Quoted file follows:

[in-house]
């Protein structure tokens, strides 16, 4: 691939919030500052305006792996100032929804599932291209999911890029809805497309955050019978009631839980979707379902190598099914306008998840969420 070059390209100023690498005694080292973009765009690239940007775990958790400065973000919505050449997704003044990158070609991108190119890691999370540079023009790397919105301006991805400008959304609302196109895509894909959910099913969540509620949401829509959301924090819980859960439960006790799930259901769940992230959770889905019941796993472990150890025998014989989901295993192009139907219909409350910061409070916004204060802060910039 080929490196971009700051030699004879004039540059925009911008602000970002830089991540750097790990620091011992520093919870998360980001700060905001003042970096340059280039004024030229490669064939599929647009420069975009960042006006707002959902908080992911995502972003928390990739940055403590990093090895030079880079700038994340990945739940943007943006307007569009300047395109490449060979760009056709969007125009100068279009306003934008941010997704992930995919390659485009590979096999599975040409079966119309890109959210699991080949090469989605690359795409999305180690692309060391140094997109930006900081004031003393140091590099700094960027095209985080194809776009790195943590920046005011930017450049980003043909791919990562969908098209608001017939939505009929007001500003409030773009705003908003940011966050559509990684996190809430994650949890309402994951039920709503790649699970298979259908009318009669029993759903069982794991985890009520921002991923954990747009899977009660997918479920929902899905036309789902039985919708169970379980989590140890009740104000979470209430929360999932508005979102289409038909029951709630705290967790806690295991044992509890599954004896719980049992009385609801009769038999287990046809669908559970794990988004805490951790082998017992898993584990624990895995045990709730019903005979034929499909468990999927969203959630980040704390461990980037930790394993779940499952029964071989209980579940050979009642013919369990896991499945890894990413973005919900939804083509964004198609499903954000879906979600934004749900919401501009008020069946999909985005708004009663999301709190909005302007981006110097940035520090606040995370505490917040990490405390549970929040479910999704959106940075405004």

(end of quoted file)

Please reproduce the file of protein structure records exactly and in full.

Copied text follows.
[in-house]
């Protein structure tokens, strides 16, 4: 691939919030500052305006792996100032929804599932291209999911890029809805497309955050019978009631839980979707379902190598099914306008998840969420 070059390209100023690498005694080292973009765009690239940007775990958790400065973000919505050449997704003044990158070609991108190119890691999370540079023009790397919105301006991805400008959304609302196109895509894909959910099913969540509620949401829509959301924090819980859960439960006790799930259901769940992230959770889905019941796993472990150890025998014989989901295993192009139907219909409350910061409070916004204060802060910039 080929490196971009700051030699004879004039540059925009911008602000970002830089991540750097790990620091011992520093919870998360980001700060905001003042970096340059280039004024030229490669064939599929647009420069975009960042006006707002959902908080992911995502972003928390990739940055403590990093090895030079880079700038994340990945739940943007943006307007569009300047395109490449060979760009056709969007125009100068279009306003934008941010997704992930995919390659485009590979096999599975040409079966119309890109959210699991080949090469989605690359795409999305180690692309060391140094997109930006900081004031003393140091590099700094960027095209985080194809776009790195943590920046005011930017450049980003043909791919990562969908098209608001017939939505009929007001500003409030773009705003908003940011966050559509990684996190809430994650949890309402994951039920709503790649699970298979259908009318009669029993759903069982794991985890009520921002991923954990747009899977009660997918479920929902899905036309789902039985919708169970379980989590140890009740104000979470209430929360999932508005979102289409038909029951709630705290967790806690295991044992509890599954004896719980049992009385609801009769038999287990046809669908559970794990988004805490951790082998017992898993584990624990895995045990709730019903005979034929499909468990999927969203959630980040704390461990980037930790394993779940499952029964071989209980579940050979009642013919369990896991499945890894990413973005919900939804083509964004198609499903954000879906979600934004749900919401501009008020069946999909985005708004009663999301709190909005302007981006110097940035520090606040995370505490917040990490405390549970929040479910999704959106940075405004």